Interview: Kevin Cahoon Gets Joy From Making People Laugh in Shucked
“I’ve been in some shows that people have really enjoyed,” Kevin Cahoon says, “like The Lion King and Hedwig. But Shucked is a whole other experience.”
With Shucked, the corn-based musical at the Nederlander Theatre, Cahoon is back on Broadway for the first time since playing George in The Wedding Singer in 2006. The gig is a long time coming — not just because it’s been 17 years since his last mainstem outing, but because Cahoon has been with this project since its very early days, when it was still a musical adaptation of the TV show Hee Haw.
“I always knew the show was special,” he says happily of the Robert Horn-Brandy Clark-Shane McAnally project, “but it has connected with people in a way that’s just mind-blowing. I’ve met people after the show who have said, ‘We’re from Nebraska. We are from Iowa. We’re from Ohio. We’ve never felt like there has been a show that spoke to us.’ And that’s the most rewarding part.”
The following conversation has been condensed and edited for clarity.
This conversation has been condensed and edited for clarity.
You were involved with the show when it was still the Hee-Haw musical.
Moonshine. Yeah. I did two readings before we did that production in Dallas. The minute I got the sides for the audition, I knew I had to be in the show. I was like, “This is the funniest, smartest, sweetest material.” That was a completely different version of what it is now. It took eight years to find its heart and voice.
What were some of the differences?
Well, the big difference is that there was no corn. Corn wasn’t dying, so the stakes were low. Now that the corn, which is the lifeblood of the community, is dying, they are forced to solve a communal problem, as opposed to one girl’s journey to find herself [which was the overarching theme of Moonshine]. The minute that Robert put that in, it shifted the entire show to a new place, and when Gordy, played by the brilliant John Behlmann, comes back with a solution to fix their problem, that raises the stakes even more.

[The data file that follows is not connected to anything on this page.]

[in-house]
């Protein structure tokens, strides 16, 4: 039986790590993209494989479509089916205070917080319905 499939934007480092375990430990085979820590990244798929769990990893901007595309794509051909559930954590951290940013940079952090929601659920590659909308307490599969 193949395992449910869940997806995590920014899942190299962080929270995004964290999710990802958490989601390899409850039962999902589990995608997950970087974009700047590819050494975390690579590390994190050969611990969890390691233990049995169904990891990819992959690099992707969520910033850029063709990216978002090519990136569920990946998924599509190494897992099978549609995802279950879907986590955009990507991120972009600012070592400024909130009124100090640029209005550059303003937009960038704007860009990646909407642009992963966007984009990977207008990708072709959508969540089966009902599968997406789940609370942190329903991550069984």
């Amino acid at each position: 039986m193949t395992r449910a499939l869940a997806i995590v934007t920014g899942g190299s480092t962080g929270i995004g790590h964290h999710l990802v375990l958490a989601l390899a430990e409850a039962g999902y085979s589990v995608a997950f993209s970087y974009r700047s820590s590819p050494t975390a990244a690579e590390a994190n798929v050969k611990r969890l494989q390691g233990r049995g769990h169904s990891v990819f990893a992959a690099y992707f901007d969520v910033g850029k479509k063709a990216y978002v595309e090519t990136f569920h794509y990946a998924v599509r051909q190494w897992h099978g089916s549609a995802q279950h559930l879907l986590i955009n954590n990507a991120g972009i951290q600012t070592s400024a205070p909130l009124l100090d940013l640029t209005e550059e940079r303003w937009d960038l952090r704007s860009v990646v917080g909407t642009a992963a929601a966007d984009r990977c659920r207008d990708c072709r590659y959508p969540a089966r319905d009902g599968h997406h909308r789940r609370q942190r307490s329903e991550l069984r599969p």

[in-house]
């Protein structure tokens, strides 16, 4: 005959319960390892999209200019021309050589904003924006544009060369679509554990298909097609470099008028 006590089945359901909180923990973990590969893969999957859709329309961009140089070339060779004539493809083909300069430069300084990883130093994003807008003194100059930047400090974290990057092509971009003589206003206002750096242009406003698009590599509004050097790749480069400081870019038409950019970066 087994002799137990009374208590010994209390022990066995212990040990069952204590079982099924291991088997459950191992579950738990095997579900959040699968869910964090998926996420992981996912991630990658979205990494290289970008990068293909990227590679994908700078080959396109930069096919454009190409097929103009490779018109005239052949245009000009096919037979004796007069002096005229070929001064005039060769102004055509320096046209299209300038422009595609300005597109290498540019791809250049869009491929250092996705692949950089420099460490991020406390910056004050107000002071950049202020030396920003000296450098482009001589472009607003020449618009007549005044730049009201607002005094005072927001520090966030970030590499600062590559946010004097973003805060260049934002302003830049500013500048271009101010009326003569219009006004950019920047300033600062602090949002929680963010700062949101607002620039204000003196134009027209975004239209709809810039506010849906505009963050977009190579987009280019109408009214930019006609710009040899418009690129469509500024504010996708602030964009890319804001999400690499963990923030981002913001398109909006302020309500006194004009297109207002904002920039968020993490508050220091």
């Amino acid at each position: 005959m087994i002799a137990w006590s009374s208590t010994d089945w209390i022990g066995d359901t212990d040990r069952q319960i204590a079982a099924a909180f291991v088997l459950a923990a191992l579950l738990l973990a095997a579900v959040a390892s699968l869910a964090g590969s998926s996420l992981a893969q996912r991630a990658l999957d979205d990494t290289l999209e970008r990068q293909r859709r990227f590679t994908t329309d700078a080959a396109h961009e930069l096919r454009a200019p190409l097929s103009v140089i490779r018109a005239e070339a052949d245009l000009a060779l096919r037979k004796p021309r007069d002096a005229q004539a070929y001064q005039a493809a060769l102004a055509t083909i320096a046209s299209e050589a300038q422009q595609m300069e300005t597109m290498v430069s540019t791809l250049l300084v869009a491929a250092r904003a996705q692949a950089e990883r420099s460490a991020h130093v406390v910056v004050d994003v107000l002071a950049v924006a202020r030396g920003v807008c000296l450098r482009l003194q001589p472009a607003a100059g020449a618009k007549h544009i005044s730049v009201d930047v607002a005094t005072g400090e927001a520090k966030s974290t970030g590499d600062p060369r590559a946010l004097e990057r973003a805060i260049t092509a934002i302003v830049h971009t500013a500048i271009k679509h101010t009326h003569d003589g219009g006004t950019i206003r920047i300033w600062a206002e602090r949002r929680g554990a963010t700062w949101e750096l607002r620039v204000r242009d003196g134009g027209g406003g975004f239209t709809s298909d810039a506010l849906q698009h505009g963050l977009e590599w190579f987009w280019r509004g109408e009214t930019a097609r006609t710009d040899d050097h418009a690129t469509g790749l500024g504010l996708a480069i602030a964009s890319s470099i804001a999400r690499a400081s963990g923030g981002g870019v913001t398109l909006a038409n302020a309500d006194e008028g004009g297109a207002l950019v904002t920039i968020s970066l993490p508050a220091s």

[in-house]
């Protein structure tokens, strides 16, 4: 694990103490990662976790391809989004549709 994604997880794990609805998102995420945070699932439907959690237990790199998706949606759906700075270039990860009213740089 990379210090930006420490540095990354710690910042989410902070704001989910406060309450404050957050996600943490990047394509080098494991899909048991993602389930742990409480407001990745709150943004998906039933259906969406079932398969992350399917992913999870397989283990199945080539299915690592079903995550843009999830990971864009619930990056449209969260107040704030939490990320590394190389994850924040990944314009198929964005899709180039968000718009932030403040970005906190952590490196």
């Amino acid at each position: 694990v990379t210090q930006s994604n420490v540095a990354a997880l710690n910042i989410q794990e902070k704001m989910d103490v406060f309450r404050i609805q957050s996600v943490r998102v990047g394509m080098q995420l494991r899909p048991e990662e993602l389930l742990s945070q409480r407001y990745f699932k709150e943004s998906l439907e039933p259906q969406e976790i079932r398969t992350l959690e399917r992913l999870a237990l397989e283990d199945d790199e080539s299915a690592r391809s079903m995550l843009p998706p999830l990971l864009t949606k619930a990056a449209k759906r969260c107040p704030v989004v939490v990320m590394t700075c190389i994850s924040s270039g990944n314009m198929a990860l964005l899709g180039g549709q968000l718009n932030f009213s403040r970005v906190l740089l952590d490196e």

Your character was called “Junior Jr.” in Moonshine, and now he’s Peanut.
In the previous versions, he was just the county clerk. He would see this bad guy looking at land plots and all that. Now, he’s been opened in a way: he’s the town preacher, he’s the town philosopher, and he’s mostly there to raise his brother, Beau [Andrew Durand]. I’m the older brother and all we have is each other.
Peanut also has a way with one-liners.
When I was doing research, I found that there’s this great tradition of country storytellers that started out during the Great Depression and the Dust Bowl, like Minnie Pearl and Jerry Clowder. They had a way of talking to people in a very simple, pure, straight way. They were a voice for a part of rural America that didn’t have anyone speaking for them. I think about those comedians when I’m doing the show every night. It’s simple, it’s pure, and it’s truth.
How does it feel to make people happy like that with this show?
It’s the most rewarding experience of my career, without a doubt. I am grateful. I’m so honored. I can’t wait to get to the theater each day. It’s the perfect show after the pandemic when we were so isolated. We’ve come out of it and the sun is bright yellow and we’re all together laughing, not having having to think or worry too much. Over the past eight or nine years, I was like, “It’s never gonna happen.” And thank God it happened now, as opposed to before, when maybe it wasn’t going to be the right time in the world for it. We are all having the biggest love affair with each other, and we’re having the time of our life.
Do you like corn? Cause I would imagine it would be weird to be in a show that’s all about corn if you don’t like corn.
I love corn! I love cornbread. I love cream corn. I love corn cakes. People bring cans of creamed corn and boxes of Corn Flakes for us to sign after the show.